Each Friday leading up to Spring Training, MLB.com will take a look at a different position as part of the Pirates' 2013 season preview. This week, the outfield. Next: the rotation.
Of the many reasons for the heightened anticipation of the upcoming season, the leading one might be the Full Marte. Starling Marte should be entrenched in left field from the get-go, and his response to that challenge could move the Bucs to the next level.
Marte, a 24-year-old Dominican, spent the first half of 2012 conspicuously on deck after getting an early boot from Spring Training before his exploits (.520 in a dozen exhibition games) increased pressure on the staff to keep him. When Marte finally showed up in late July, he mocked the burden of high expectations with three multihit games in his first five.
Now, fresh off a fantastic Dominican Winter League season that only enhanced his reputation, Marte is ready to take his permanent place in an outfield that has to be one of the Pirates' strengths.
The outfield certainly promises to be more settled than it was in 2012, when the Pirates went through an incredible 13 combinations, even with an everyday rock in the middle. The Bucs juggled 10 left fielders, and the same number of right fielders. But at least one of those revolving doors should stop spinning.
Marte remains on the go after an extremely busy year. From Pirate City to Escogido, his Dominican Winter League champion team, he played 199 games.
Center fielder Andrew McCutchen is coming off the most accomplished season, and certainly the most decorated offseason, by a Pittsburgh player in two decades.
Less settled is right field, where, barring any subsequent moves to break the logjam, four bona fide candidates will compete for playing time: Garrett Jones and Travis Snider, who combined for 87 starts there in 2012, and Alex Presley and Jose Tabata, both of whom will try to rebuild their reputations.
Marte and McCutchen create the perfect tandem to tame PNC Park's notorious North Side Notch, that vast left-center alley that stretches 410 feet from home plate.
"Andrew and Starling ... Like, wow, they cover a lot of ground," said manager Clint Hurdle, who will be surprised if Marte doesn't soon start his own collection of Gold Gloves.
McCutchen, of course, bagged his first last season. And once you receive a Gold Glove, because it is based so much on recognition, it is tougher to lose than gum on the sole of your shoe.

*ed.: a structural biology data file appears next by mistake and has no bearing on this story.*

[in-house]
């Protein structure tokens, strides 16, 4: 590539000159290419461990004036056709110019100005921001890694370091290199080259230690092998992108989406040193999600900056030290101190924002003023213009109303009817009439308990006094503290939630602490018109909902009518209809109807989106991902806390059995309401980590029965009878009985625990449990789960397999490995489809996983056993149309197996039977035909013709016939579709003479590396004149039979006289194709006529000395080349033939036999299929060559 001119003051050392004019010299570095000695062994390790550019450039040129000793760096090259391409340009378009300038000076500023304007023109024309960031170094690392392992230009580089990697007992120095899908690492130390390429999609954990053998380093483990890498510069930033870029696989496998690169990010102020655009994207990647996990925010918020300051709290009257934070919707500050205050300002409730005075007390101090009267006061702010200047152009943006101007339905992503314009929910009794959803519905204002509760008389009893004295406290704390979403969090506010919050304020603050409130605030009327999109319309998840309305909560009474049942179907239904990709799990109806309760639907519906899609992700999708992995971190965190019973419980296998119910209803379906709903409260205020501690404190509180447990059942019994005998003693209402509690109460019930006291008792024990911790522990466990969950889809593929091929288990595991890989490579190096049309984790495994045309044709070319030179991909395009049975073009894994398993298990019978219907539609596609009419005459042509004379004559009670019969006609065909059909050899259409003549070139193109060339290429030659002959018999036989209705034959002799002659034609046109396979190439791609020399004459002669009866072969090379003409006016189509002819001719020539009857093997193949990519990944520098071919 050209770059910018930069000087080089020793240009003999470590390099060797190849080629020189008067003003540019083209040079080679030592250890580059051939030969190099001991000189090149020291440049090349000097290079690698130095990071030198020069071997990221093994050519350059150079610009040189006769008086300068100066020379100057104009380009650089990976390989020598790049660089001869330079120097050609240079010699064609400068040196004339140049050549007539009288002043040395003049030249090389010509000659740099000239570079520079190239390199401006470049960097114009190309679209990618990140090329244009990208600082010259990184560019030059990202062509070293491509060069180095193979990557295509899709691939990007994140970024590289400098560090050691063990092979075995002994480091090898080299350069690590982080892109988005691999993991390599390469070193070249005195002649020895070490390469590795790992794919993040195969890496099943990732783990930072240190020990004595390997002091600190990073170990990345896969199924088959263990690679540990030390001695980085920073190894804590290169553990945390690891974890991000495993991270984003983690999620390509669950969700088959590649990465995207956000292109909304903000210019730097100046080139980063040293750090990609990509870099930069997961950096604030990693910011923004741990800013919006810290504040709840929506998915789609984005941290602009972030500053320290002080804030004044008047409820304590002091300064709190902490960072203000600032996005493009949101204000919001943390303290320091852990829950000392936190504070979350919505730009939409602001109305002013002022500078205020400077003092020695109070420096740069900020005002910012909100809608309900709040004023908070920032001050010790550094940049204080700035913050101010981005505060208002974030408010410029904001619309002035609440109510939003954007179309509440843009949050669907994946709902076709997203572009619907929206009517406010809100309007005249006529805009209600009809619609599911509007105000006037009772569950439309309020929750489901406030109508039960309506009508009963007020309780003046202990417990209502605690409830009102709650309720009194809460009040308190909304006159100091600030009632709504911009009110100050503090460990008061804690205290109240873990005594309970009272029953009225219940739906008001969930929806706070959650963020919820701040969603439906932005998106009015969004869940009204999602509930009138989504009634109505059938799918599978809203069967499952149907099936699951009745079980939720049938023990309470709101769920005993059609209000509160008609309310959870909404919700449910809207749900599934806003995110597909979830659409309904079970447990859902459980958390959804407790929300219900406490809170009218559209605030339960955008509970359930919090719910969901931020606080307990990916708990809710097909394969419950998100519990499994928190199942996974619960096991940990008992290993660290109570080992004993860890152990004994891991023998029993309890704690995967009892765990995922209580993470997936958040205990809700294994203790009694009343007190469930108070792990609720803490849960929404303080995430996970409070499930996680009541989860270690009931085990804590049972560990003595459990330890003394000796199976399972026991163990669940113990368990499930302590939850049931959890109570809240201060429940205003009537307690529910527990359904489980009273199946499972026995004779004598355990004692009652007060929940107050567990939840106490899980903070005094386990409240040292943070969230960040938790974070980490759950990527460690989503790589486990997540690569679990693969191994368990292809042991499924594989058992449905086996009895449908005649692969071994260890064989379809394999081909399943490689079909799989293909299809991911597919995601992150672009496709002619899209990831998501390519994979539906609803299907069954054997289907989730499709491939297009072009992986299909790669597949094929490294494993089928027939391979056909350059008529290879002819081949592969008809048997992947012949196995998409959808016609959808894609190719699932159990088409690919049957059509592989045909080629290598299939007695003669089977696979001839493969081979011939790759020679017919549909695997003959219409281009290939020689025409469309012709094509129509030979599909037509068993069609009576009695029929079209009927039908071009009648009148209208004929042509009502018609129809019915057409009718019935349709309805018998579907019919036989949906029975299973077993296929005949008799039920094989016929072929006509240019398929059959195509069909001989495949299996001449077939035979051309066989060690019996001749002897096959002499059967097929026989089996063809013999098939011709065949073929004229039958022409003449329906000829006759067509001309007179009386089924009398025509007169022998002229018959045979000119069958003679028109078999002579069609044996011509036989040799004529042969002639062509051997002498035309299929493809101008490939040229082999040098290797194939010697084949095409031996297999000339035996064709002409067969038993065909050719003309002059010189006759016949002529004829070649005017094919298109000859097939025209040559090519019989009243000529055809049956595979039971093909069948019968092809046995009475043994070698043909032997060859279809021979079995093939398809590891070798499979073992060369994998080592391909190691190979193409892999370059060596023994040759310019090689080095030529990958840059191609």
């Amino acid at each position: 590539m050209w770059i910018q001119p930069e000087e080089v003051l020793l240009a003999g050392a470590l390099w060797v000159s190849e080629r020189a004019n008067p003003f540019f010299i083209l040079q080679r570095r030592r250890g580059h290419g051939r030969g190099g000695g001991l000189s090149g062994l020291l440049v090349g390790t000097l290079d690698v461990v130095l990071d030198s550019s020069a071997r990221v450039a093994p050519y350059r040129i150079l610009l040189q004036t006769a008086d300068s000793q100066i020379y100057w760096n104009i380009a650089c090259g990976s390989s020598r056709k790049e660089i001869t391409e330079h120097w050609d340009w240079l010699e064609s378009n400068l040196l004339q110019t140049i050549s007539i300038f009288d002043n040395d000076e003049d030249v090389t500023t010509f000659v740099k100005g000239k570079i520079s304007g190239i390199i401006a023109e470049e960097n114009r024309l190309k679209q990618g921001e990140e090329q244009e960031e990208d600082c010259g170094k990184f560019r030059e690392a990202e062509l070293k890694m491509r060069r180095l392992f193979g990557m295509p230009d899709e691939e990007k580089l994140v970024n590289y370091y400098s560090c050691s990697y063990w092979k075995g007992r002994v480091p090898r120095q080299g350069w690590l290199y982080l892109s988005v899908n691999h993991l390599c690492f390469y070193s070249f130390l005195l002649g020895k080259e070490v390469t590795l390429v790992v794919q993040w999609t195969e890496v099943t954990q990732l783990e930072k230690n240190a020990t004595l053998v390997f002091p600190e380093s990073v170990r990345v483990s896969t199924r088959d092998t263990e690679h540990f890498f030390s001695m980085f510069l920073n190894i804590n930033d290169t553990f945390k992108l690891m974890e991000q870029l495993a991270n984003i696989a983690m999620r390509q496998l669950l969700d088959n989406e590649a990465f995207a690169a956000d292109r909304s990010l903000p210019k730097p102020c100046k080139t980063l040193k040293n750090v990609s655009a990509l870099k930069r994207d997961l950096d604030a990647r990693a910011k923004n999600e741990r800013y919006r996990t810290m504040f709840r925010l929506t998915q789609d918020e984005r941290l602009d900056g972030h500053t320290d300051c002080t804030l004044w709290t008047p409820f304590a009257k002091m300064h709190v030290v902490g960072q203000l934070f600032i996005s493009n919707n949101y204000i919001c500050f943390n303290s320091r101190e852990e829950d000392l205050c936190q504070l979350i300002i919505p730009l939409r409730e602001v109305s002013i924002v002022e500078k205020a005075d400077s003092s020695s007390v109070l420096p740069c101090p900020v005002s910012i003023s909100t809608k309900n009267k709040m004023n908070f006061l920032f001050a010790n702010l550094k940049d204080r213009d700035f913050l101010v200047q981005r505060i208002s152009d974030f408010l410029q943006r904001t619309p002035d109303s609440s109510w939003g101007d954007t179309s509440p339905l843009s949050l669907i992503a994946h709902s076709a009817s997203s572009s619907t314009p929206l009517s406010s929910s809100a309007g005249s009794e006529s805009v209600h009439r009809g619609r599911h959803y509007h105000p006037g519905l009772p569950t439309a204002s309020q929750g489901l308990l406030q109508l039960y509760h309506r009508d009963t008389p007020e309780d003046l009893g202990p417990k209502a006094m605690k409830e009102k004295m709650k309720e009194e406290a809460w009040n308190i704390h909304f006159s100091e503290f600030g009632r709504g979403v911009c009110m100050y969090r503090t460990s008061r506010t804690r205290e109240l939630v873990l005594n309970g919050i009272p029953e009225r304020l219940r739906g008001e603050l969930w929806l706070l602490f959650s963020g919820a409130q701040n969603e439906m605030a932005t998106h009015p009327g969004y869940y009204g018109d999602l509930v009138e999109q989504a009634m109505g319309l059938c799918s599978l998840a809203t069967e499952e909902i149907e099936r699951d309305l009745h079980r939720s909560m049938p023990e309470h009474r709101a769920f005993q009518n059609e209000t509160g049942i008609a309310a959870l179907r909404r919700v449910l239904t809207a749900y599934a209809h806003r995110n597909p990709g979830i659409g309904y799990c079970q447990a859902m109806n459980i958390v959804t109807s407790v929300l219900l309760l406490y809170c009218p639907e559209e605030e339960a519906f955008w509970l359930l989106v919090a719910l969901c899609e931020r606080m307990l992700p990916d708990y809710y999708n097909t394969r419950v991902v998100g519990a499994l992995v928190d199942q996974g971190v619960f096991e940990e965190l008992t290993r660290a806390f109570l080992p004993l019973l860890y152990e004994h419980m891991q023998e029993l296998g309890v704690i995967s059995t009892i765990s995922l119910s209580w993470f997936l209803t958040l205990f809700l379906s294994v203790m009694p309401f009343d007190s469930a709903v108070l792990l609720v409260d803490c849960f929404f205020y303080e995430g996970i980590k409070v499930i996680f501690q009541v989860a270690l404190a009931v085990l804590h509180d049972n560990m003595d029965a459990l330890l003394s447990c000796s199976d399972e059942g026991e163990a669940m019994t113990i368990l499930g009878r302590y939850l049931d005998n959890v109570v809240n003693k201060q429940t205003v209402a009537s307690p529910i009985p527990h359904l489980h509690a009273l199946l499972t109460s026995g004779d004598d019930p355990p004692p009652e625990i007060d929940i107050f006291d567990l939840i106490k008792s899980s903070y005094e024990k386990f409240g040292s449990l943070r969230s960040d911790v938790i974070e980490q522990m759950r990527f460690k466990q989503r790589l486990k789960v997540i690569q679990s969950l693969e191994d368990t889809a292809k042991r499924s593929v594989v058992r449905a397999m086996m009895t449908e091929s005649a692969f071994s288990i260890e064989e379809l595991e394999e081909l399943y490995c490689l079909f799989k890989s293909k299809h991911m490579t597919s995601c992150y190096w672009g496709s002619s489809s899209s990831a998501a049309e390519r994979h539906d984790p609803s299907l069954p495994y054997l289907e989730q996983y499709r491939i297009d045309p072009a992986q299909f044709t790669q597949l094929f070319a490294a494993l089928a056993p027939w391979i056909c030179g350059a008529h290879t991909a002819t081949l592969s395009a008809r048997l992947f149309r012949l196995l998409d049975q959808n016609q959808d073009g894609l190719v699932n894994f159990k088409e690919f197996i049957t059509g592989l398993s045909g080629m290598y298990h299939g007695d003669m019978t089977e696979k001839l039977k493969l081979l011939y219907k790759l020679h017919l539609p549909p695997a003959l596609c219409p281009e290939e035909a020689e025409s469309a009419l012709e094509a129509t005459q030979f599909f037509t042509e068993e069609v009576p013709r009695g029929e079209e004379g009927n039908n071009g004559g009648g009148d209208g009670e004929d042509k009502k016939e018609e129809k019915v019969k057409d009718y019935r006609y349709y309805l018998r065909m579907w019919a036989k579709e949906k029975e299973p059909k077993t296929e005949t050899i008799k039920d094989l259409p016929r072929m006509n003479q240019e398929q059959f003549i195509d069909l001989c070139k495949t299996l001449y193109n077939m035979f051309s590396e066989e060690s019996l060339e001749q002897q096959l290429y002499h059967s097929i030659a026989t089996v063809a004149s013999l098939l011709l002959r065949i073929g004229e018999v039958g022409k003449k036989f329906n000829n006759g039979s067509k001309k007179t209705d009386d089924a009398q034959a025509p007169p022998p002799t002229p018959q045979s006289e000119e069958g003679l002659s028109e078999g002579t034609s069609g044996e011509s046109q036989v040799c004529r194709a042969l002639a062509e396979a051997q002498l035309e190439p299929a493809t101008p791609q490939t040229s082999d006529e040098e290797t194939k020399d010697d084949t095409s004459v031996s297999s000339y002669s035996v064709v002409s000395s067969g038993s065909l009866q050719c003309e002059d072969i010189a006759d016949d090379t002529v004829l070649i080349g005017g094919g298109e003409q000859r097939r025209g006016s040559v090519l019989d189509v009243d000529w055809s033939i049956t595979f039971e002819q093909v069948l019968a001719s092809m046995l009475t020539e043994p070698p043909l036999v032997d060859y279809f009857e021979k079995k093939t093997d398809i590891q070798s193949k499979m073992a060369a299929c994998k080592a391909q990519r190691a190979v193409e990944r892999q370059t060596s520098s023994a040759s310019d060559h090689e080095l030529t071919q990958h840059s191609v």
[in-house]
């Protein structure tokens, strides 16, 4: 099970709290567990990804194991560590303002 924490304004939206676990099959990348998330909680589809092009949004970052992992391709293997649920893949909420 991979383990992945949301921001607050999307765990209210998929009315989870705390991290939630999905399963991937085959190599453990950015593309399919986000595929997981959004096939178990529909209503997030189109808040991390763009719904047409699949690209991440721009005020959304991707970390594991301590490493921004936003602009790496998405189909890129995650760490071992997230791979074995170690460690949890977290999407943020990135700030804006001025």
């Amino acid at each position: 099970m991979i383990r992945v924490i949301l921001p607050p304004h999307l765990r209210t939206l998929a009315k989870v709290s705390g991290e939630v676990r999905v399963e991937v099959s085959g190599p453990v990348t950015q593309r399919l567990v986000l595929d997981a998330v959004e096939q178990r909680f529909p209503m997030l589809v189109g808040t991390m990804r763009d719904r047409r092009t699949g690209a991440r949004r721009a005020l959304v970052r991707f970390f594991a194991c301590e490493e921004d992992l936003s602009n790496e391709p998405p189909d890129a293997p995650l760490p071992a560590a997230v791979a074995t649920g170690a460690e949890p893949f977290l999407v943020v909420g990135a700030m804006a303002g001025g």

"And Marte can make it look easy," Hurdle said. "He makes throws that take your breath away."
The last National League outfield to have Gold Glovers in left and center was Pittsburgh's own, with the Barry Bonds-Andy Van Slyke connection from 1990-92.
Marte has extraordinary extra-base power, posting the rare triple-double last year in his only Triple-A stint (21 doubles, 13 triples, 12 homers). And the legs -- despite his limited time with the Bucs, he ranked second on the team in stolen bases, with 12.
So that leaves only one question: Can Marte overcome the first-pitch-homer jinx?
In his July 26 Major League debut, in Houston, Marte famously yanked Dallas Keuchel's first pitch to him out of Minute Maid Park. He became the 14th NL player to homer on his first pitch, and it is a foreboding list. The most prominent name on it is Chuck Tanner (he did it with the Braves in 1955), who achieved his fame through managing following an 885-at-bat playing career. Otherwise, the list includes five pitchers and such others as Mark Saccomanno (career 10 at-bats), Eddie Morgan (66 ABs) and Jay Gainer (41 ABs).
Marte appeared to be an early victim of that jinx when he followed his hot start by hitting .209 in the next 23 games. But he has admitted foolishly trying to play through an injured right oblique, an injury he kept quiet. After confessing and recovering, Marte returned to hit .305 over his final 19 games.
McCutchen gave himself a tough act to follow -- a .327-31-96 batting line, awards and popularity; fans voted him to the cover of the "MLB 13 The Show" video game. It is reassuring that whenever his 2012 season comes up, McCutchen's comment is consistent: "It was pretty good. I really enjoyed it. Now it's all about trying to maintain it."
The right-field scrum is compounded by the fact that all contenders but Tabata are left-handed hitters. The best bet to emerge as an everyday guy is Snider, who remarkably hit .364 against southpaws last season and is defensively superior.
Snider's competitors offer a mixed bag of assets. Jones is a power guy (27 homers last season, 85 in his three and a half seasons with the Bucs), Presley is the best speed-and-pop guy, and Tabata potentially is the best on-base guy because he doesn't strike out much, but he has to drive the ball much better than he has the last two seasons.